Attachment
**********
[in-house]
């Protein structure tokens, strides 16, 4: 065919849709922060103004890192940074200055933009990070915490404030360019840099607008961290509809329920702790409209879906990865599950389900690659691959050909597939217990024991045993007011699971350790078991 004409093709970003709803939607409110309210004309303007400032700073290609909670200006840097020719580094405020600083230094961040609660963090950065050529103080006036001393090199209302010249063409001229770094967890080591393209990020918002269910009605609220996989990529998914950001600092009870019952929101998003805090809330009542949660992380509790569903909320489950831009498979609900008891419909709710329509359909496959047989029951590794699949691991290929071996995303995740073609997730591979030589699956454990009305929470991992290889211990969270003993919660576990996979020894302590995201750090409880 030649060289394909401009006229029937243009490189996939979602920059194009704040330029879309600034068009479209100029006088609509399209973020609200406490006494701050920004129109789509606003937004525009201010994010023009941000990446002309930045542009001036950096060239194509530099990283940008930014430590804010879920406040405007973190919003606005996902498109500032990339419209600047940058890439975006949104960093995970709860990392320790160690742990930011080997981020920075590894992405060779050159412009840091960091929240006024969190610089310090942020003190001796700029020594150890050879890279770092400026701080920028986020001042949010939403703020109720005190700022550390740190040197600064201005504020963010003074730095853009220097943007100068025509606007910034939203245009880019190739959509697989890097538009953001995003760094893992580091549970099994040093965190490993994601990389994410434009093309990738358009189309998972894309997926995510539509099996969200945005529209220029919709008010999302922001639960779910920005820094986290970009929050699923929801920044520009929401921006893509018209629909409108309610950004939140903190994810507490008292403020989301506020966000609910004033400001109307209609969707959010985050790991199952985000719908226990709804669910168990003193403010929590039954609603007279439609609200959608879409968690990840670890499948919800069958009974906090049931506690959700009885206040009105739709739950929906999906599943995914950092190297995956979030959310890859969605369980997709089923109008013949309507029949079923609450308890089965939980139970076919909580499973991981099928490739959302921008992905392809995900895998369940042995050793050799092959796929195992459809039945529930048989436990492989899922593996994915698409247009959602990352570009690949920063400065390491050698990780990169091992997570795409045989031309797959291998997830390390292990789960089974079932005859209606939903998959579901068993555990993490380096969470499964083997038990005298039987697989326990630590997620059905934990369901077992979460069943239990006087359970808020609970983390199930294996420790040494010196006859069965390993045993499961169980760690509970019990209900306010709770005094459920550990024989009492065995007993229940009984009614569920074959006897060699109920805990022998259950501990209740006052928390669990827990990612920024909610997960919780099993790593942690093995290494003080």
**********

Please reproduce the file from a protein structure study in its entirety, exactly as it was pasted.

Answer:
[in-house]
């Protein structure tokens, strides 16, 4: 065919849709922060103004890192940074200055933009990070915490404030360019840099607008961290509809329920702790409209879906990865599950389900690659691959050909597939217990024991045993007011699971350790078991 004409093709970003709803939607409110309210004309303007400032700073290609909670200006840097020719580094405020600083230094961040609660963090950065050529103080006036001393090199209302010249063409001229770094967890080591393209990020918002269910009605609220996989990529998914950001600092009870019952929101998003805090809330009542949660992380509790569903909320489950831009498979609900008891419909709710329509359909496959047989029951590794699949691991290929071996995303995740073609997730591979030589699956454990009305929470991992290889211990969270003993919660576990996979020894302590995201750090409880 030649060289394909401009006229029937243009490189996939979602920059194009704040330029879309600034068009479209100029006088609509399209973020609200406490006494701050920004129109789509606003937004525009201010994010023009941000990446002309930045542009001036950096060239194509530099990283940008930014430590804010879920406040405007973190919003606005996902498109500032990339419209600047940058890439975006949104960093995970709860990392320790160690742990930011080997981020920075590894992405060779050159412009840091960091929240006024969190610089310090942020003190001796700029020594150890050879890279770092400026701080920028986020001042949010939403703020109720005190700022550390740190040197600064201005504020963010003074730095853009220097943007100068025509606007910034939203245009880019190739959509697989890097538009953001995003760094893992580091549970099994040093965190490993994601990389994410434009093309990738358009189309998972894309997926995510539509099996969200945005529209220029919709008010999302922001639960779910920005820094986290970009929050699923929801920044520009929401921006893509018209629909409108309610950004939140903190994810507490008292403020989301506020966000609910004033400001109307209609969707959010985050790991199952985000719908226990709804669910168990003193403010929590039954609603007279439609609200959608879409968690990840670890499948919800069958009974906090049931506690959700009885206040009105739709739950929906999906599943995914950092190297995956979030959310890859969605369980997709089923109008013949309507029949079923609450308890089965939980139970076919909580499973991981099928490739959302921008992905392809995900895998369940042995050793050799092959796929195992459809039945529930048989436990492989899922593996994915698409247009959602990352570009690949920063400065390491050698990780990169091992997570795409045989031309797959291998997830390390292990789960089974079932005859209606939903998959579901068993555990993490380096969470499964083997038990005298039987697989326990630590997620059905934990369901077992979460069943239990006087359970808020609970983390199930294996420790040494010196006859069965390993045993499961169980760690509970019990209900306010709770005094459920550990024989009492065995007993229940009984009614569920074959006897060699109920805990022998259950501990209740006052928390669990827990990612920024909610997960919780099993790593942690093995290494003080």